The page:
The birth of the theory of extremal problems is usually tied with the mythical Phoenician Princess Dido. Dido had to decide about the choice of a tract of land near the future city of Carthage Now it is customary to think that the decision by Dido was reduced to the isoperimetric problem of finding a figure of greatest area among those surrounded by a curve whose length is given. It is not excluded that Dido and her subjects solved the practical versions of the problem when the tower was to be located at the sea coast and part of the boundary coastline of the tract was somehow prescribed in advance. The foundation of Carthage is usually dated to the ninth century B.C.E. when there was no hint of the Euclidean geometry, the cadastral surveying was the job of harpedonaptae, and measuring the tracts of land was used in decision making. Rope-stretching around stakes leads to convex figures. The Dido problem has a unique solution in the class of convex figures provided that the fixed nonempty part of the boundary is a convex polygonal line.
Decision making has become a science in the twentieth century. The presence of many contradictory conditions and conflicting interests is the main particularity of the social situations under control of today. Management by objectives is an exceptional instance of the stock of rather complicated humanitarian problems of goal agreement which has no candidates for a unique solution.
The extremal problems of optimizing several parameters simultaneously are collected nowadays under the auspices of vector or multiobjective optimization. Search for control in these circumstances is multiple criteria decision making. The mathematical apparatus of these areas of research is not rather sophisticated at present. The today’s research deals mostly with the concept of Pareto optimality. Formally speaking, this implies the search of maximal elements of the set comprising the tuples of the values of all goals at each state; i.e., some vectors of a finite-dimensional arithmetic space endowed with the coordinatewise order. Problems with many objectives have become the topic of research rather recently and noticeably beyond mathematics, which explains the substantial gap between the levels of complexity and power of the mathematical tools available for single objective and multiple objective problems. This challenges the task of enriching the stock of vector optimization problems within the theoretical core of mathematics.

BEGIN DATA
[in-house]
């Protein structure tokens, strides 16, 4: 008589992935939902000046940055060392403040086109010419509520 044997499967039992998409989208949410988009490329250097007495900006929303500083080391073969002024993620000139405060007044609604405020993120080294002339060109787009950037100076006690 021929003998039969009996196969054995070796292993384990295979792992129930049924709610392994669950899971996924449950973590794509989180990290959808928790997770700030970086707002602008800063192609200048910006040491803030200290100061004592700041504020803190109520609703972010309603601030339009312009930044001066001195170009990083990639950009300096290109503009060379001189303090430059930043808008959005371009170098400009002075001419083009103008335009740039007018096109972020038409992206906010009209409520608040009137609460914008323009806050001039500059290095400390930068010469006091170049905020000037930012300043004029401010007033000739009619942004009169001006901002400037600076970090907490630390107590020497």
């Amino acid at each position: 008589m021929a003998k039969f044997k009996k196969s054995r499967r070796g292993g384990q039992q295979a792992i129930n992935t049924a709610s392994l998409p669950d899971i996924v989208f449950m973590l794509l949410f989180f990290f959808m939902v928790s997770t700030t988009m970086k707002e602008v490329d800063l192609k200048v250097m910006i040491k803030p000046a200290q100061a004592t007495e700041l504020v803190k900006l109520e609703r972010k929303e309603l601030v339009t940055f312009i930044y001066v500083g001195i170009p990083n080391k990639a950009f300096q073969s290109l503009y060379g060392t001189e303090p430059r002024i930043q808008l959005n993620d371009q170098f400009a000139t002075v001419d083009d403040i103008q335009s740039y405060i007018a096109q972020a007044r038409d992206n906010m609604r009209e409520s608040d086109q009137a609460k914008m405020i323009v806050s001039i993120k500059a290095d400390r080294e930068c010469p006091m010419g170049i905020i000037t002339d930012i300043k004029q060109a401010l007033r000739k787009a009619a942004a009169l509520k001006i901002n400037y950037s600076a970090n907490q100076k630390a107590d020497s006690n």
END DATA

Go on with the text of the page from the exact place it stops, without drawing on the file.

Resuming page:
For the sake of simplicity, it stands to reason to start with the problems using the concept of Pareto optimality. The point is that such a problem is in fact equivalent to a parametric family of single objective problems which can be inspected by the classical methods. For instance, there is a curve joining the Legendre and Chebyshev polynomials which consists of the polynomials Pareto-optimal with respect to the uniform and mean square metrics. Clearly, some physical processes admit description in terms of vector optimization. For instance, we may treat the Leidenfrost effect of evaporation of a liquid drop in the spheroidal state. as the problem of simultaneous minimization of the surface area and the width of a drop of a given volume.
There area quite a few geometrically meaningful vector optimization problems whose solutions can be found explicitly to some extend in terms of conditions on surface area measures. As model examples we give explicit solutions of the external and internal Urysohn-type problems aggravated by the flattening condition or the requirement to optimize the convex hull of a few figures.
Technically speaking, everything reduces to the parametric programming of isoperimetric type problems with many subsidiary constraints. The available functional-analytical technique of settling the extremal problem of convex geometry is still insufficiently popular, and so its somewhat uncommon applications could be of use in bridging the gaps between the research within mathematics and the application of mathematics in the art and science of multiple criteria decision making.
Returning to Dido, let us assume that she had known the isoperimetric property of the circle and had been aware of the symmetrization processes that were elaborated in the nineteenth century. Would this knowledge be sufficient for Dido to choose the tract of land? Definitely, it would not. The real coastline may be rather ragged and craggy. The photo snaps of coastlines are exhibited as the most visual examples of fractality. From a theoretical standpoint, the free boundary in Dido’s planar problem may be nonrectifiable, and so the concept of area as the quantity to be optimized is itself rather ambiguous. Practically speaking, the situation in which Dido made her decision was not as primitive as it seems at the first glance. Choosing the tract of land, Dido had no right to trespass the territory under the control of the local sovereign. She had to choose the tract so as to encompass the camps of her subjects and satisfy some fortification requirements. Clearly, this generality is unavailable in the mathematical models known as the classical isoperimetric problem.
Dido’s problem inspiring our ancestors remains the same intellectual
challenge as Kant’s starry heavens above and moral law within.